Word of Ohio State football players receiving “preferential treatment” from the owner of a Columbus tattoo parlor reached NCAA headquarters, where preserving the game’s honor supersedes all other priorities. An inquiry led to allegations that several Buckeyes also sold the tattoopreneur conference-championship rings and other awards’ swag, helmets and game pants. This constitutes potential “major violations” of the NCAA’s prohibitions against free-market economics.
If a regular student can’t profit from a sweaty, nut-covered helmet, then a football player can’t either. It’s only fair.
These affronts to a sport otherwise unsullied by base economic concerns implicate not just the players in question but also Ohio State coach Jim Tressel. In failing to report these crimes to the proper authorities, he acted as if tattoo discounts should not threaten an athlete’s eligibility. Or, as the NCAA put it, Tressel “failed to deport himself in accordance with the honesty and integrity normally associated with the conduct and administration of intercollegiate football.”
Elsewhere on the honesty and integrity beat, the Associated Press reports: “Nine of the 11 members of an NCAA panel that will help decide the Fiesta Bowl’s fate attended a bowl-sponsored retreat that included free meals, resort rooms and golf outings.”
The NCAA Postseason Bowl Licensing Subcommittee will consider whether the Fiesta Bowl has the honesty and integrity necessary to remain a billboard onto which major corporations affix their logos. Fiesta Bowl CEO John Junker lost his job over lavish spending unbecoming a nonprofit — $33,000 for a Pebble Beach birthday party in his honor, $13,000 for an aide’s wedding and honeymoon, and $1,200 at a strip club. And according to an internal report, the bowl also reimbursed employees for about $45,000 in political donations, which would violate state and federal law.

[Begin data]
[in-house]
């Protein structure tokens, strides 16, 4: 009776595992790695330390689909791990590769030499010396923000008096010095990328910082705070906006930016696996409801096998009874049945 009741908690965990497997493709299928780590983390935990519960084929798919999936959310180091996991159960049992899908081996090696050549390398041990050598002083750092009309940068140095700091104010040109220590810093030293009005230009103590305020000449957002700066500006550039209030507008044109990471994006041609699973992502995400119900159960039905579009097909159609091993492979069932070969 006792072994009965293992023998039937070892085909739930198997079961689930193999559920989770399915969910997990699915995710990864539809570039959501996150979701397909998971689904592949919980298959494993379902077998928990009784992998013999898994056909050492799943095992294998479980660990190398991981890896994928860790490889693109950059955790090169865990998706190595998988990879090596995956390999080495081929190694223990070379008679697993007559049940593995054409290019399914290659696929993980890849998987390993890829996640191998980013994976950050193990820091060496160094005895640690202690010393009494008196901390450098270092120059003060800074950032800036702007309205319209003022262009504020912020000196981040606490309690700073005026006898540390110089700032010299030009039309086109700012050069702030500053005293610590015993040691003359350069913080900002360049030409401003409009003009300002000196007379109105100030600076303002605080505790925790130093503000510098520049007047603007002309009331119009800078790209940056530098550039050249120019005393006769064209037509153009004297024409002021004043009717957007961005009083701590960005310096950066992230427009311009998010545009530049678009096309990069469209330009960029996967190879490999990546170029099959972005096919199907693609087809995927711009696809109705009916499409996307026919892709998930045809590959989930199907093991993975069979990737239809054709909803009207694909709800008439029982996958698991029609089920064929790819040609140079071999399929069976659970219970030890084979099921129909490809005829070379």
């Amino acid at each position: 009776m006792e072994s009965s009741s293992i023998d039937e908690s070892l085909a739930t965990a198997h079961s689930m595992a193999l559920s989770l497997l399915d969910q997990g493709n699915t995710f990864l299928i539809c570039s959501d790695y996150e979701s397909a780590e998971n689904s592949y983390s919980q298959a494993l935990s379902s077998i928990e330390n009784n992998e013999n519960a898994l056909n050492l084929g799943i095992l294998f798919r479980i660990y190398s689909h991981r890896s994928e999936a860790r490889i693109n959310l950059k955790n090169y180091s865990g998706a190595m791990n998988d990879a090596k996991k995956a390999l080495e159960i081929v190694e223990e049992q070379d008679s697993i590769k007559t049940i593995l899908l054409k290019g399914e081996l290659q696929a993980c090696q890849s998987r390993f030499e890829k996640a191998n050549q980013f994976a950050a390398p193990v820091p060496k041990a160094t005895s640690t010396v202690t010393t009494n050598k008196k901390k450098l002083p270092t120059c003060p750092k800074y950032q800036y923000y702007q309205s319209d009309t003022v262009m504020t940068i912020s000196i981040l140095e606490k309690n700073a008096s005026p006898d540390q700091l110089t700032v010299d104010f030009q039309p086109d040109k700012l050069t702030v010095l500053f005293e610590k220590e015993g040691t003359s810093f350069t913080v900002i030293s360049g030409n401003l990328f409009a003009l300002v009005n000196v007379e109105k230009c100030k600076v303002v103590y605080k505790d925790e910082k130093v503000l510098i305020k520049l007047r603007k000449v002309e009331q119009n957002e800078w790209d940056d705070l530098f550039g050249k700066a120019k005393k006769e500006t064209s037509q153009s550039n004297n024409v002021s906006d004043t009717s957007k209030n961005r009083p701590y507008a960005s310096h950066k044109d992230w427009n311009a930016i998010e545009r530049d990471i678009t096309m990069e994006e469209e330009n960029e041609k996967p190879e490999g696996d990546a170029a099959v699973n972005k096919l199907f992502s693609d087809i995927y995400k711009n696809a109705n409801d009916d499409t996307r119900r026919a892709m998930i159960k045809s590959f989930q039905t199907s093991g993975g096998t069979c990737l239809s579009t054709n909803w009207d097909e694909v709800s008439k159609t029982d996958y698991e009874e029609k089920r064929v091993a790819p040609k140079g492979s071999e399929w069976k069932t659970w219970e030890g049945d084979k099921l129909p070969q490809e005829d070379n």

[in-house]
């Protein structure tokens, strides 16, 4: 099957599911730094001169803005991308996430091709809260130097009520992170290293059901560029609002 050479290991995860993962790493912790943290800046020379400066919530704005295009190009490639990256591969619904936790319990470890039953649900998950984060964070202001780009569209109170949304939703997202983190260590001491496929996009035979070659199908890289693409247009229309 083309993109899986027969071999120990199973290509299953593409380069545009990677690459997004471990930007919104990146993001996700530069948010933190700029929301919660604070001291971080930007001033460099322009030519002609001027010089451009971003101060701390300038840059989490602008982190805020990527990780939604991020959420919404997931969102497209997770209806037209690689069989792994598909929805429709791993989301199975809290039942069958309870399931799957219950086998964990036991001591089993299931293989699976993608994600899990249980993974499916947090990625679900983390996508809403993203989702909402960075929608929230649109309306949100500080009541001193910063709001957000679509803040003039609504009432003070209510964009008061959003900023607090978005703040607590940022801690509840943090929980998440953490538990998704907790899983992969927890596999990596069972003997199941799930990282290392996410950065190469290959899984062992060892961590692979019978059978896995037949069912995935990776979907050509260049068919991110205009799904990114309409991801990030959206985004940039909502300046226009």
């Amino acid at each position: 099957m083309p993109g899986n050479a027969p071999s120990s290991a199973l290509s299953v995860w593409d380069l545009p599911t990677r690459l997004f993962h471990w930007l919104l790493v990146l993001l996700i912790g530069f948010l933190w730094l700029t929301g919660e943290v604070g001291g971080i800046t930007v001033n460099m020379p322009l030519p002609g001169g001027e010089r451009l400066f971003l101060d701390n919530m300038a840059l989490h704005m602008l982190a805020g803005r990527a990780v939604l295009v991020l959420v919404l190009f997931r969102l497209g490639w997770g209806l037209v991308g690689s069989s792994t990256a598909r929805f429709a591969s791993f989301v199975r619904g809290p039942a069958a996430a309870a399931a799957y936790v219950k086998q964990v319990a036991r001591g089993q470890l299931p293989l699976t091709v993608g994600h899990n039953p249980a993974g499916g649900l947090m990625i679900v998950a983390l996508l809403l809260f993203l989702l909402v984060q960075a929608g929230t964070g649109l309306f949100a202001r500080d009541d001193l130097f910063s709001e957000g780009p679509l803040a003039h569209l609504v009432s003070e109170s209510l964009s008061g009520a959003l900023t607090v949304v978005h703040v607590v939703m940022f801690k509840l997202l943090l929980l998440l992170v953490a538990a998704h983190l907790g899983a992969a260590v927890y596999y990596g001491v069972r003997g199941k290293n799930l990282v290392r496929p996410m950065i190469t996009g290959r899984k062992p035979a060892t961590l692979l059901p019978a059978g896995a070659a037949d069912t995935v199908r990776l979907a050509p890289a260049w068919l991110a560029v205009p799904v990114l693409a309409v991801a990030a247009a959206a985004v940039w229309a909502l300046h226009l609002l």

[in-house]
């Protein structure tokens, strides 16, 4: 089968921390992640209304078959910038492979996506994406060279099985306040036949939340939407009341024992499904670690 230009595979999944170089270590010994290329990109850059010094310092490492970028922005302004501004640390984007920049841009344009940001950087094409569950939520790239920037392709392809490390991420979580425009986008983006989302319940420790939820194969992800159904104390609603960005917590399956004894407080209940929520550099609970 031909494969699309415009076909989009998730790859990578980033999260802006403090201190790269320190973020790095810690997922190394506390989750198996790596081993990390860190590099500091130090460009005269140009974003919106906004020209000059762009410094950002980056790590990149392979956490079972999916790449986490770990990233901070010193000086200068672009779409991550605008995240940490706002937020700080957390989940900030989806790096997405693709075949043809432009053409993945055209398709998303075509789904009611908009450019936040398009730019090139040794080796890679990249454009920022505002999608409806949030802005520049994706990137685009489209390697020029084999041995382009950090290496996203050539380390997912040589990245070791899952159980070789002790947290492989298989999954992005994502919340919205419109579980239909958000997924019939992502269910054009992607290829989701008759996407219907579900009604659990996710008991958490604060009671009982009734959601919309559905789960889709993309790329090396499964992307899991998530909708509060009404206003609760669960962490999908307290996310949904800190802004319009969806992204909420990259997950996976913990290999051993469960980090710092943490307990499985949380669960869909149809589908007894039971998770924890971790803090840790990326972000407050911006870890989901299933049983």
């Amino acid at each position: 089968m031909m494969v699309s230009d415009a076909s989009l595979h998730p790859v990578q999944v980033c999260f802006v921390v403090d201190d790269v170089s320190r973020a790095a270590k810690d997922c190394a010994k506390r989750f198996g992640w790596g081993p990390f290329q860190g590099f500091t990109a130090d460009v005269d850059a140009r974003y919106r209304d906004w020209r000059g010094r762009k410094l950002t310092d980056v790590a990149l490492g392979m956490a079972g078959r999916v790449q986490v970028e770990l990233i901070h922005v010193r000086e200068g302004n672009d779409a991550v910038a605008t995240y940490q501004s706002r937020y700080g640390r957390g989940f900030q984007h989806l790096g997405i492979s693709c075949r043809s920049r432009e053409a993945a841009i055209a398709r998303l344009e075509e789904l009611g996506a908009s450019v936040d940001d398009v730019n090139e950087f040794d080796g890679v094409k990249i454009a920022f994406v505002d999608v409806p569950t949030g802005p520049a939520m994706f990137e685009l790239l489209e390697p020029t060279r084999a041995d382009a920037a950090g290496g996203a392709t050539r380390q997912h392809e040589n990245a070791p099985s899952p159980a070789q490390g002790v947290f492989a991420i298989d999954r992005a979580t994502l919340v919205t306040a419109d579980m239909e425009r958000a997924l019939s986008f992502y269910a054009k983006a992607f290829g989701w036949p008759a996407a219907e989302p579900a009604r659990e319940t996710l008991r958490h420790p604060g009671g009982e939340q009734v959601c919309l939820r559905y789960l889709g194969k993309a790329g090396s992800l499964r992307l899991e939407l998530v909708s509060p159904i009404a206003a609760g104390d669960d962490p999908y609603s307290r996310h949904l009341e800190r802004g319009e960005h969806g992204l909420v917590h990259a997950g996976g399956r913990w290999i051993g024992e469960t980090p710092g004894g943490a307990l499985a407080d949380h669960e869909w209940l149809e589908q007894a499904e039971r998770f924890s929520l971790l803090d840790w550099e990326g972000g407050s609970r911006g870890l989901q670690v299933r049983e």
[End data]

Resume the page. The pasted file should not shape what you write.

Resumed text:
It wasn’t all so unseemly. Among the spending considered a legitimate cost of doing business: the Fiesta Frolic, a golf and spa junket that cost $1.3 million from 2005 to 2008. Guests included nine of the athletic directors and conference executives who happen to be bowl-licensing subcommittee members, including the chairman Nick Carparelli. Accepting such largesse, of course, does not impugn their objectivity — or the honesty and integrity of intercollegiate athletics — at all.
“Those types of things are typical in any kind of business,” Carparelli, the senior associate commissioner of the Big East, told the Associated Press. “I don’t see those as being a conflict of interest in any way for our committee members.”
Meanwhile, back in Columbus, Ohio …
Tressel and the implicated players will serve five-game suspensions in the 2011 season, and the coach could be subject to further NCAA sanctions. His job might be in jeopardy. Fair enough —he deserves to do the cover-up-is-worse-than-the-crime squirm. But the nature of the allegations, especially where the players are concerned, has to be weighed against the back-scratching that NCAA members and their bowl colleagues consider routine. If those junkets don’t threaten the committee members’ credibility to render judgment, then nothing the Ohio State players did — selling things that belonged to them and accepting modest discounts that were trivial compared to comped golf resort visits — can be punished with a straight face.
Jason Kelly, a former sports columnist for the South Bend Tribune, is an associate editor of the University of Chicago Magazine. His most recent book is Shelby’s Folly: Jack Dempsey, Doc Kearns, and the Shakedown of a Montana Boomtown. Email him at email@example.com.